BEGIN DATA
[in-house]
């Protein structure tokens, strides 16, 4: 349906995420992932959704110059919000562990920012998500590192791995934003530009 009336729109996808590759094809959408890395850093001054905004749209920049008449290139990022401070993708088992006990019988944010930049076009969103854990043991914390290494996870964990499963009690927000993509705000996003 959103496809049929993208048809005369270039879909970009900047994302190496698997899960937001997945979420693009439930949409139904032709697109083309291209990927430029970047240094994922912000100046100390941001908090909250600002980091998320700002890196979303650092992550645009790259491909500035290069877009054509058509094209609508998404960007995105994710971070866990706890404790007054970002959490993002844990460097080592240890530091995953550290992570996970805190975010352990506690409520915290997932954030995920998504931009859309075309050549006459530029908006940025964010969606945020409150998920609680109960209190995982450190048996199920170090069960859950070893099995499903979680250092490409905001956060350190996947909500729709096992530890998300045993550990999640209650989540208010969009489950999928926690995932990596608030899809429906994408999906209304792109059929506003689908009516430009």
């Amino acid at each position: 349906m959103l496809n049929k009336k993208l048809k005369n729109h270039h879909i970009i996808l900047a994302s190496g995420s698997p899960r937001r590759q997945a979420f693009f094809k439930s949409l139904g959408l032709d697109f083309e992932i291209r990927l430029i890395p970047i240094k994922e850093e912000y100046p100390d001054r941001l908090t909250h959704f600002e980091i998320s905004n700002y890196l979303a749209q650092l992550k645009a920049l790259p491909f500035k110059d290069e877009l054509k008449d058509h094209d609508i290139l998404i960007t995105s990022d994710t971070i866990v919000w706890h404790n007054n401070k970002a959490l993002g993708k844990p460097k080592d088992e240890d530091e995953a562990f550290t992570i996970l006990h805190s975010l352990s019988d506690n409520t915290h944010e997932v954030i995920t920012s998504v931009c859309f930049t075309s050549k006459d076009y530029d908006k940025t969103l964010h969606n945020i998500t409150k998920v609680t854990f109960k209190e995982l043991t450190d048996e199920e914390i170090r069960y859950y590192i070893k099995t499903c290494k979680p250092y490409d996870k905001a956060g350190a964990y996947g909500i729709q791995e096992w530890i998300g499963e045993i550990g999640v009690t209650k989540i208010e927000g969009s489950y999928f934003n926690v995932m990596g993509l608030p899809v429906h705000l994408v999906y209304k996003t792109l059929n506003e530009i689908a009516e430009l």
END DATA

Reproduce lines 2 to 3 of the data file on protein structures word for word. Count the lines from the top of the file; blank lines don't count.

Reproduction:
């Protein structure tokens, strides 16, 4: 349906995420992932959704110059919000562990920012998500590192791995934003530009 009336729109996808590759094809959408890395850093001054905004749209920049008449290139990022401070993708088992006990019988944010930049076009969103854990043991914390290494996870964990499963009690927000993509705000996003 959103496809049929993208048809005369270039879909970009900047994302190496698997899960937001997945979420693009439930949409139904032709697109083309291209990927430029970047240094994922912000100046100390941001908090909250600002980091998320700002890196979303650092992550645009790259491909500035290069877009054509058509094209609508998404960007995105994710971070866990706890404790007054970002959490993002844990460097080592240890530091995953550290992570996970805190975010352990506690409520915290997932954030995920998504931009859309075309050549006459530029908006940025964010969606945020409150998920609680109960209190995982450190048996199920170090069960859950070893099995499903979680250092490409905001956060350190996947909500729709096992530890998300045993550990999640209650989540208010969009489950999928926690995932990596608030899809429906994408999906209304792109059929506003689908009516430009």
């Amino acid at each position: 349906m959103l496809n049929k009336k993208l048809k005369n729109h270039h879909i970009i996808l900047a994302s190496g995420s698997p899960r937001r590759q997945a979420f693009f094809k439930s949409l139904g959408l032709d697109f083309e992932i291209r990927l430029i890395p970047i240094k994922e850093e912000y100046p100390d001054r941001l908090t909250h959704f600002e980091i998320s905004n700002y890196l979303a749209q650092l992550k645009a920049l790259p491909f500035k110059d290069e877009l054509k008449d058509h094209d609508i290139l998404i960007t995105s990022d994710t971070i866990v919000w706890h404790n007054n401070k970002a959490l993002g993708k844990p460097k080592d088992e240890d530091e995953a562990f550290t992570i996970l006990h805190s975010l352990s019988d506690n409520t915290h944010e997932v954030i995920t920012s998504v931009c859309f930049t075309s050549k006459d076009y530029d908006k940025t969103l964010h969606n945020i998500t409150k998920v609680t854990f109960k209190e995982l043991t450190d048996e199920e914390i170090r069960y859950y590192i070893k099995t499903c290494k979680p250092y490409d996870k905001a956060g350190a964990y996947g909500i729709q791995e096992w530890i998300g499963e045993i550990g999640v009690t209650k989540i208010e927000g969009s489950y999928f934003n926690v995932m990596g993509l608030p899809v429906h705000l994408v999906y209304k996003t792109l059929n506003e530009i689908a009516e430009l």